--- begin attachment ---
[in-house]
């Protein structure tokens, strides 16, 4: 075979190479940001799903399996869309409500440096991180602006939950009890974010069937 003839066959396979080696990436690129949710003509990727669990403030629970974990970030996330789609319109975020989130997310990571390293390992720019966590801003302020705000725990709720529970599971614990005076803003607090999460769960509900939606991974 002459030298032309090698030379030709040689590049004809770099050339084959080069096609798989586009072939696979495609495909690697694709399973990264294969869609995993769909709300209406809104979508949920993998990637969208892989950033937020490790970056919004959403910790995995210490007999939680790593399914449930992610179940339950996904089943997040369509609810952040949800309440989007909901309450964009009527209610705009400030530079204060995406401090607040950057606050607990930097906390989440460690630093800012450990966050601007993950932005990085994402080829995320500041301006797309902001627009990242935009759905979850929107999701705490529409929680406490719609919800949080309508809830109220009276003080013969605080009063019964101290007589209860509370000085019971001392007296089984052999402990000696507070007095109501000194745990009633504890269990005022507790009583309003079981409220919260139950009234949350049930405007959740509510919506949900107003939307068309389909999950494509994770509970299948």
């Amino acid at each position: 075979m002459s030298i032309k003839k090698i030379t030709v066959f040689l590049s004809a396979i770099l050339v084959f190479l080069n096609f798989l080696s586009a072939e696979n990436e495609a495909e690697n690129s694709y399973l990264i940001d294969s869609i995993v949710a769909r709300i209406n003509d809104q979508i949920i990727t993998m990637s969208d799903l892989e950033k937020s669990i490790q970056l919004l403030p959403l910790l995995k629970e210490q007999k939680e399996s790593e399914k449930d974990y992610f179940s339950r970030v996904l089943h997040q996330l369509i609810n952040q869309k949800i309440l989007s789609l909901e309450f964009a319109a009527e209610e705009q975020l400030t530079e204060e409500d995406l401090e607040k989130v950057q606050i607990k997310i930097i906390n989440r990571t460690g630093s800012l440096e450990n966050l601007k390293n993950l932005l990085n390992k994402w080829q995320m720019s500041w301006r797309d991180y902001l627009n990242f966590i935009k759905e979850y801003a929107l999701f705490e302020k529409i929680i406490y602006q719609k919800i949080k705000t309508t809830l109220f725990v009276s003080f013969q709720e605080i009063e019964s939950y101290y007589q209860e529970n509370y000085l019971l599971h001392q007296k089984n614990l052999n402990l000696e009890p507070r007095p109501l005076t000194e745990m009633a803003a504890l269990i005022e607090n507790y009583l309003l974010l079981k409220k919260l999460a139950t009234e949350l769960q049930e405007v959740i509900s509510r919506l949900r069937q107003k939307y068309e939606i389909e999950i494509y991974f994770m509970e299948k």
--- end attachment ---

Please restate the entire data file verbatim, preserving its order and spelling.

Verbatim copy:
[in-house]
């Protein structure tokens, strides 16, 4: 075979190479940001799903399996869309409500440096991180602006939950009890974010069937 003839066959396979080696990436690129949710003509990727669990403030629970974990970030996330789609319109975020989130997310990571390293390992720019966590801003302020705000725990709720529970599971614990005076803003607090999460769960509900939606991974 002459030298032309090698030379030709040689590049004809770099050339084959080069096609798989586009072939696979495609495909690697694709399973990264294969869609995993769909709300209406809104979508949920993998990637969208892989950033937020490790970056919004959403910790995995210490007999939680790593399914449930992610179940339950996904089943997040369509609810952040949800309440989007909901309450964009009527209610705009400030530079204060995406401090607040950057606050607990930097906390989440460690630093800012450990966050601007993950932005990085994402080829995320500041301006797309902001627009990242935009759905979850929107999701705490529409929680406490719609919800949080309508809830109220009276003080013969605080009063019964101290007589209860509370000085019971001392007296089984052999402990000696507070007095109501000194745990009633504890269990005022507790009583309003079981409220919260139950009234949350049930405007959740509510919506949900107003939307068309389909999950494509994770509970299948």
């Amino acid at each position: 075979m002459s030298i032309k003839k090698i030379t030709v066959f040689l590049s004809a396979i770099l050339v084959f190479l080069n096609f798989l080696s586009a072939e696979n990436e495609a495909e690697n690129s694709y399973l990264i940001d294969s869609i995993v949710a769909r709300i209406n003509d809104q979508i949920i990727t993998m990637s969208d799903l892989e950033k937020s669990i490790q970056l919004l403030p959403l910790l995995k629970e210490q007999k939680e399996s790593e399914k449930d974990y992610f179940s339950r970030v996904l089943h997040q996330l369509i609810n952040q869309k949800i309440l989007s789609l909901e309450f964009a319109a009527e209610e705009q975020l400030t530079e204060e409500d995406l401090e607040k989130v950057q606050i607990k997310i930097i906390n989440r990571t460690g630093s800012l440096e450990n966050l601007k390293n993950l932005l990085n390992k994402w080829q995320m720019s500041w301006r797309d991180y902001l627009n990242f966590i935009k759905e979850y801003a929107l999701f705490e302020k529409i929680i406490y602006q719609k919800i949080k705000t309508t809830l109220f725990v009276s003080f013969q709720e605080i009063e019964s939950y101290y007589q209860e529970n509370y000085l019971l599971h001392q007296k089984n614990l052999n402990l000696e009890p507070r007095p109501l005076t000194e745990m009633a803003a504890l269990i005022e607090n507790y009583l309003l974010l079981k409220k919260l999460a139950t009234e949350l769960q049930e405007v959740i509900s509510r919506l949900r069937q107003k939307y068309e939606i389909e999950i494509y991974f994770m509970e299948k």